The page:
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Welcome! The Women and Religion Movement is alive and well in the 21st Century. A grassroots project started by lay leaders in the 1970s as an effort to promote examination of religious roots of sexism and patriarchy within the UUA and beyond, UU Women and Religion officially began as a task force following the unanimously-passed WOMEN AND RELIGION RESOLUTION at the 1977 UUA General Assembly. Although the Task Force was eventually sunsetted, the movement still exists in UU Districts that hold Women & Religion programs and woman-focused gatherings. It exists at General Assembly, where UUW&R has an annual gathering and a booth in the display area. And it lives in the hearts and lives of women and men who have been touched by the many changes inspired by this movement.

"We do not want a piece of the pie. It is still a patriarchal pie. We want to change the recipe!" -- Rosemary Matson

While at the [SWUUW] conference this year, I wrote a tribute poem to the women of SWUUW in particular. From the third of wave of feminists to you all...thanks.

 

Birthright: The Third Wave

She changes everything she touches
The women in my life have been a sacred circle;
They are weavers of a web of history and love,
Committed to change, committed to justice, committed to the journey.
(We are sisters, on a journey, singing out as one)

 

Their threads have led me to books and music and protests.
Their threads have held me suspended and safe, saved me from
An abyss of self loathing.
Their threads have mended me when I was frayed and
Pieced together disparate cloths, fabric from the different pieces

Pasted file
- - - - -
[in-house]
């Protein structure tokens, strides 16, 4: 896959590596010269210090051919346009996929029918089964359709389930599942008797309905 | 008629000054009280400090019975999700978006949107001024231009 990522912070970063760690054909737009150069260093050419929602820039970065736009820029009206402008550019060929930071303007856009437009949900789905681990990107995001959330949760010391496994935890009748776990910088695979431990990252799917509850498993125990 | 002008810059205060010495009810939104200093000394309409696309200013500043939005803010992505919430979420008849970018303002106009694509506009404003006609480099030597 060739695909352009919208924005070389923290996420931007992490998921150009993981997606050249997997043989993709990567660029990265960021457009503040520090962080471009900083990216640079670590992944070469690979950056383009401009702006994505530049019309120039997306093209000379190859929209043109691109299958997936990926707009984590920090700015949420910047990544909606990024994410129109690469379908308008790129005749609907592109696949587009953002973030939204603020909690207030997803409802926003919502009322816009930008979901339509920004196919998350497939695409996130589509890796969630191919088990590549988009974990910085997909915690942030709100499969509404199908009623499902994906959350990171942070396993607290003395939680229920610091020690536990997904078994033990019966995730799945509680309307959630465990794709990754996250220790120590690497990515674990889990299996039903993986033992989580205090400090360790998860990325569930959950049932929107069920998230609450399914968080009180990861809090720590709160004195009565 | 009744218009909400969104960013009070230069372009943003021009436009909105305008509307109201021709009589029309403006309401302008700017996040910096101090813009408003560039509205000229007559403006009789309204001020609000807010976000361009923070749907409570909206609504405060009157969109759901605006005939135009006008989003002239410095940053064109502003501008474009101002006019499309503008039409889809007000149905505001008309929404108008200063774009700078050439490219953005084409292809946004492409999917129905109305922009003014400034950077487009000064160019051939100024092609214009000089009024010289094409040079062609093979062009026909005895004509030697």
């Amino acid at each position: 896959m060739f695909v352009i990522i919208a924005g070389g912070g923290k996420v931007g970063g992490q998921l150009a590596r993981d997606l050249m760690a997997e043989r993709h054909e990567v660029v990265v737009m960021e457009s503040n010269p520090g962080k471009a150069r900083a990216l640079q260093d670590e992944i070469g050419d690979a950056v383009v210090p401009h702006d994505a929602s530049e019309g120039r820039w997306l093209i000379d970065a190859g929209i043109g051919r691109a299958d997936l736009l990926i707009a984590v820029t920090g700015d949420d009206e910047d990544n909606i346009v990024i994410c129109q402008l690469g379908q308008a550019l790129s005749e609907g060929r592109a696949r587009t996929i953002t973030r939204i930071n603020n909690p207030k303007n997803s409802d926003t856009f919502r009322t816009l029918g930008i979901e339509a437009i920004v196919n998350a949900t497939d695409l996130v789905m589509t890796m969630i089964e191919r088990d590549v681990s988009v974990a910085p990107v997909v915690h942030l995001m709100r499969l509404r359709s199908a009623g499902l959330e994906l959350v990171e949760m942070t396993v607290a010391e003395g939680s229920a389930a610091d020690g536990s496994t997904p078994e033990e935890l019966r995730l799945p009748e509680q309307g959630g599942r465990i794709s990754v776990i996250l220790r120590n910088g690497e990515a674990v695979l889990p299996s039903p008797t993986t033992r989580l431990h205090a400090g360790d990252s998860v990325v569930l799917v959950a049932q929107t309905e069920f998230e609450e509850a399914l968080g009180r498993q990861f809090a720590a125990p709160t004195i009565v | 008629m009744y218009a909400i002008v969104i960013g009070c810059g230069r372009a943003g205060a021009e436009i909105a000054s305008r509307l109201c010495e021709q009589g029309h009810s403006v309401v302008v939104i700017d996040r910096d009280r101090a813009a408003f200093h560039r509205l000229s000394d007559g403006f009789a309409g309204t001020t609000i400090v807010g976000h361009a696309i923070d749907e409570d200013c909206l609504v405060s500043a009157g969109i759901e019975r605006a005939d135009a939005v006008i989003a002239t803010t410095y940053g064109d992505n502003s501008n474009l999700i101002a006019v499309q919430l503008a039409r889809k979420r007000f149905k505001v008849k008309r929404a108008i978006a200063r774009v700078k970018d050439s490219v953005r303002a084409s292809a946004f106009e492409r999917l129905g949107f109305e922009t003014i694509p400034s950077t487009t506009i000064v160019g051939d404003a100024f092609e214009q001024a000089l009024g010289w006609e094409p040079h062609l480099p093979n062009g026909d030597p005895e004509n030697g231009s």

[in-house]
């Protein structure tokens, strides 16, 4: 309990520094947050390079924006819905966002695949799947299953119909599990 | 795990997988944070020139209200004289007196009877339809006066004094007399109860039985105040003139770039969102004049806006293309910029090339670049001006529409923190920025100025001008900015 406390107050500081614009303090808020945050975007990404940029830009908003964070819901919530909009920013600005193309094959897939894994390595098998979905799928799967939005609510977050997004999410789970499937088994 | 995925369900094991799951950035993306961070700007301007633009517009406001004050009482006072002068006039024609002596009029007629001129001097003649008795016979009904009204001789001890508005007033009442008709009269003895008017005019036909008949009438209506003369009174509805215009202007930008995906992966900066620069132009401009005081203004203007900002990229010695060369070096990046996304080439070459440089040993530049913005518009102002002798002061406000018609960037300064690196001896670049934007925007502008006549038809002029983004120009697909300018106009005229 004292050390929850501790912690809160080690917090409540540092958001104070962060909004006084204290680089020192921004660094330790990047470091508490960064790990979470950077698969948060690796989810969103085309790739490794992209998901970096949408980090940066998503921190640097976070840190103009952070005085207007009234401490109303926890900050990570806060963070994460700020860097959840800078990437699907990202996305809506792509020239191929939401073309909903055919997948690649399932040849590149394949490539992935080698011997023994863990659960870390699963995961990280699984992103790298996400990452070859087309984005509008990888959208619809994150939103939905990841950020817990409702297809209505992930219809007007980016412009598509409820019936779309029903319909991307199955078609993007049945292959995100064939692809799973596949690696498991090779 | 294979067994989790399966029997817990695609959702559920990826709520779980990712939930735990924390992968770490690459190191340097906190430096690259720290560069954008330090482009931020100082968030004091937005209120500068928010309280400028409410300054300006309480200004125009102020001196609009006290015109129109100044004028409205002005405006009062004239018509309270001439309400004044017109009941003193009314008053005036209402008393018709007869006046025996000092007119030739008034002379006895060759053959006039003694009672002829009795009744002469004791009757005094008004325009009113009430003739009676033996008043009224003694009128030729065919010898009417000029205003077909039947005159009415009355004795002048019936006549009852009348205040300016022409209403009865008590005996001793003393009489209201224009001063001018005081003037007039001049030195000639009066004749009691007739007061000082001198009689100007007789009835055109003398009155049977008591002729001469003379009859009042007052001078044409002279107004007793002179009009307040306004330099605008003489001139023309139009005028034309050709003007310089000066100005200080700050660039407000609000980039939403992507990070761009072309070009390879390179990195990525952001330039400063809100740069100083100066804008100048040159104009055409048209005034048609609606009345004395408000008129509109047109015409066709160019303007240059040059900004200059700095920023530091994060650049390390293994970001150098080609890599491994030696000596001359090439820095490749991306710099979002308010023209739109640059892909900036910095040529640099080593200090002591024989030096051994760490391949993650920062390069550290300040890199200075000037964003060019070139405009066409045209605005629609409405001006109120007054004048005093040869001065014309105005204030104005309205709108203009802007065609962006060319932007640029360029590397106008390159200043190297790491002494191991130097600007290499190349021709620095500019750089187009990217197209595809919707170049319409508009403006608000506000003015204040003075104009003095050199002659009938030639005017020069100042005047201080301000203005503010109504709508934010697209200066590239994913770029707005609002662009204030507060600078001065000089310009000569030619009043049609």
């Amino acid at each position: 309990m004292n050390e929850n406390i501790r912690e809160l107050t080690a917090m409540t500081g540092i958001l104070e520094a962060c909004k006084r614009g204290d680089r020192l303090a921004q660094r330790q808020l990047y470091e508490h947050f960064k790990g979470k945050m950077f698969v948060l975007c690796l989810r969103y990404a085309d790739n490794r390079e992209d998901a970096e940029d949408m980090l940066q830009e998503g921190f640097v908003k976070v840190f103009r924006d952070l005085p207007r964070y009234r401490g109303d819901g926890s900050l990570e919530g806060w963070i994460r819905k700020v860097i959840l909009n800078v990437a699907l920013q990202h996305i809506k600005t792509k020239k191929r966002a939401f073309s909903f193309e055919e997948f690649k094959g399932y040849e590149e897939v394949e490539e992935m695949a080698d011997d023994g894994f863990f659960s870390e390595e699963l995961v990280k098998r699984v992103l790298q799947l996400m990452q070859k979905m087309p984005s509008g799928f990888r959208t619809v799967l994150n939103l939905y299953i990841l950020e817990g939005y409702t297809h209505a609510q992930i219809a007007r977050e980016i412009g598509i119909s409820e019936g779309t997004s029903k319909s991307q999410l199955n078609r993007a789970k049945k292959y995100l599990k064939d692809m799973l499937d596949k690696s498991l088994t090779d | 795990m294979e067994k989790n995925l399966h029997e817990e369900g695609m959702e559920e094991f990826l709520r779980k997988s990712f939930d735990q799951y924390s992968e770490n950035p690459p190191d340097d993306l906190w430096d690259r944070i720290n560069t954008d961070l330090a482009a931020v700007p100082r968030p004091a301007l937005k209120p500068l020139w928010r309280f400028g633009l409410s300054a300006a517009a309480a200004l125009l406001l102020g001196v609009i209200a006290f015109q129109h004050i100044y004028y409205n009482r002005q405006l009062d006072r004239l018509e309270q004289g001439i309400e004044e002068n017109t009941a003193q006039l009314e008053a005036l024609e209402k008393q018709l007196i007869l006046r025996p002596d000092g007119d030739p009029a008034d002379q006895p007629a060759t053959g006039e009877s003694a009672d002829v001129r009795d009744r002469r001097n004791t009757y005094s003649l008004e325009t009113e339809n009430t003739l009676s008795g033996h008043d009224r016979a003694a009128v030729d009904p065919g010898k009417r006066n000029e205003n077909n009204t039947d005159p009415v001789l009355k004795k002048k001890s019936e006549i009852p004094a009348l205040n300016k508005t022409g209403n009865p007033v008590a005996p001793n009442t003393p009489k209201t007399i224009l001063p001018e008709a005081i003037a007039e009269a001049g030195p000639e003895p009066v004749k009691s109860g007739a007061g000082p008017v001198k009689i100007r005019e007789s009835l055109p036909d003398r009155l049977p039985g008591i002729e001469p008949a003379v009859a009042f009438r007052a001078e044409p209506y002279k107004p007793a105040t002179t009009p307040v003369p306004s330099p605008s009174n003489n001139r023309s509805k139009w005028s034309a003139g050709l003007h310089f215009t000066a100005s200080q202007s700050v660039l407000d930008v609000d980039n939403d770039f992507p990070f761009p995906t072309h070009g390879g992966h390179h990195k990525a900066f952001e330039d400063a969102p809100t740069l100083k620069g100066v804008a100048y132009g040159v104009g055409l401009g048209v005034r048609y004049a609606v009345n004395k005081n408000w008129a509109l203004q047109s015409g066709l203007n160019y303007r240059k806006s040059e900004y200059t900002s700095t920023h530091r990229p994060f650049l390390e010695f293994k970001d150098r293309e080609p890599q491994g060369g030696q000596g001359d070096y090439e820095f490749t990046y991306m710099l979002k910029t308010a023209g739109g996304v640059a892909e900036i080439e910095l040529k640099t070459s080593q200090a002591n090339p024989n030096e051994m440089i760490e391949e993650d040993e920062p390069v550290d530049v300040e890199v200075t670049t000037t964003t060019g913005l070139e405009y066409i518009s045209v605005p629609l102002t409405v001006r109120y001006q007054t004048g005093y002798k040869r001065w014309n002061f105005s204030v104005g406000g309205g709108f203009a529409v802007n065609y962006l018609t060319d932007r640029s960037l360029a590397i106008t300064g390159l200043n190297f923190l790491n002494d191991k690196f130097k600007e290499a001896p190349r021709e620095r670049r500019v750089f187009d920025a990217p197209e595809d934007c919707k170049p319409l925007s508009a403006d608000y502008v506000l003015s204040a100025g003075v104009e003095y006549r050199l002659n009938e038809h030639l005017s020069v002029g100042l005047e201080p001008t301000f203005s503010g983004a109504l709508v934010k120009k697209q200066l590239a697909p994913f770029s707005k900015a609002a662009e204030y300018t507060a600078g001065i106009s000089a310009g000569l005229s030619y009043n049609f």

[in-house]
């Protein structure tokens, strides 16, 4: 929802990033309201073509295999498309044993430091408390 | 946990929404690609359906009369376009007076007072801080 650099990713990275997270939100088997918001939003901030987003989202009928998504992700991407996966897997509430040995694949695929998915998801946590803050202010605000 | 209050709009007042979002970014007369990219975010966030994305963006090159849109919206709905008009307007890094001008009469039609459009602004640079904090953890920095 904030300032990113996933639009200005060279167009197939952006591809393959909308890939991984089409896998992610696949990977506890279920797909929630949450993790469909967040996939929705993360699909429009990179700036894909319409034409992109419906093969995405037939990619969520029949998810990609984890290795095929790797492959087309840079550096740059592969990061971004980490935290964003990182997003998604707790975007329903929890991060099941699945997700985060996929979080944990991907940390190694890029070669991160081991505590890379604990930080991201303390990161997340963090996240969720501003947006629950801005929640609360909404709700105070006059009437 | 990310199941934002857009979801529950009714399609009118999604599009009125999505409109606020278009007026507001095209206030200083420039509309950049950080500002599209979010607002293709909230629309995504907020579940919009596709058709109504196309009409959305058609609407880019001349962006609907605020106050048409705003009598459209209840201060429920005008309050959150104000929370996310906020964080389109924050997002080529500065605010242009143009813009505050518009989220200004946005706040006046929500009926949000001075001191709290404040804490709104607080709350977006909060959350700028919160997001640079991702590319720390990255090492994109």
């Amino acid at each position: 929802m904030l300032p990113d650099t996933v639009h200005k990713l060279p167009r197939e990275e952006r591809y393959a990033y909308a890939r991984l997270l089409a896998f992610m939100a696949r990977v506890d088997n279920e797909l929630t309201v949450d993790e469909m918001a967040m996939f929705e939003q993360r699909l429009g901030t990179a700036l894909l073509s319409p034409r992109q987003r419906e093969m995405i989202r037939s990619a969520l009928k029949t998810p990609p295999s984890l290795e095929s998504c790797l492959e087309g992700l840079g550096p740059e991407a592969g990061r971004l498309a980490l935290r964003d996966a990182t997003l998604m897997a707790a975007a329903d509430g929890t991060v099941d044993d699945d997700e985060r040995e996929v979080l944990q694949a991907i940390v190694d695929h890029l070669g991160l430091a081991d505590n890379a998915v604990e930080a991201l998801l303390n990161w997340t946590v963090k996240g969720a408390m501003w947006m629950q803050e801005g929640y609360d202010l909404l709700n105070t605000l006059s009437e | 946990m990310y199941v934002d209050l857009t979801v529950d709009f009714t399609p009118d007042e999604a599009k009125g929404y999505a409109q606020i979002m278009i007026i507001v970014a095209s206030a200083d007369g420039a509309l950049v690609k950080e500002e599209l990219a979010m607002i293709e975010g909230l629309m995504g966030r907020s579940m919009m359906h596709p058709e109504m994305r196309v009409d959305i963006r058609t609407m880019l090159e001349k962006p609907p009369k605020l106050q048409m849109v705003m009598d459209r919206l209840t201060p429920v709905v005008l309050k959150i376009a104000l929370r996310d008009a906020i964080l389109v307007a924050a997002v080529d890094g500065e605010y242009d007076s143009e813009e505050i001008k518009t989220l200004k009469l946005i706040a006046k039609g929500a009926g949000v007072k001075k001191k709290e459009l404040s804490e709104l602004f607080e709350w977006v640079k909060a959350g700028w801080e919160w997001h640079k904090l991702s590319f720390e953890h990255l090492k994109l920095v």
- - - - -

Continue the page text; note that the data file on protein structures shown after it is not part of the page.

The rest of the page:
Of my soul.

 

Their voices sing for freedom.
Their bodies and minds have met injustice and suffering.
Their bodies and minds have delivered miracles,
The soft flesh of newborn
Ideas.

 

They have given me a labyrinth for contemplation
And songs to sing outside the capitol
Or the detention center
Or in my classroom
Or in my daughter’s room, at night as she sleeps.
They have given me the bright colors of patchwork quilts
and hippie skirts
and I wear them in my hair
and on my toes
and emblazoned in tattoos.

 

They have given me gardening tools and seeds,
And a little plot of ground to green
And I call this place
Mine
Although I will gladly share the harvest
After the seeds have become vegetables and fruits and flowers.
There is a basket for each visitor—you can fill one if you like.
Just plant some seeds yourself,
There’s plenty more space
In this community garden.
We can share the compost pile,
it is rich and full and warm.
(Heyanna hoyanna heyanna ho)

 

We are struggling, each of us in our own place on the path
To the center.
Some of them are waiting for me now,
Already there,
And I can hear their voices, softly:
(And everything she touches changes.)

 

--Sarah Oglesby-Dunegan

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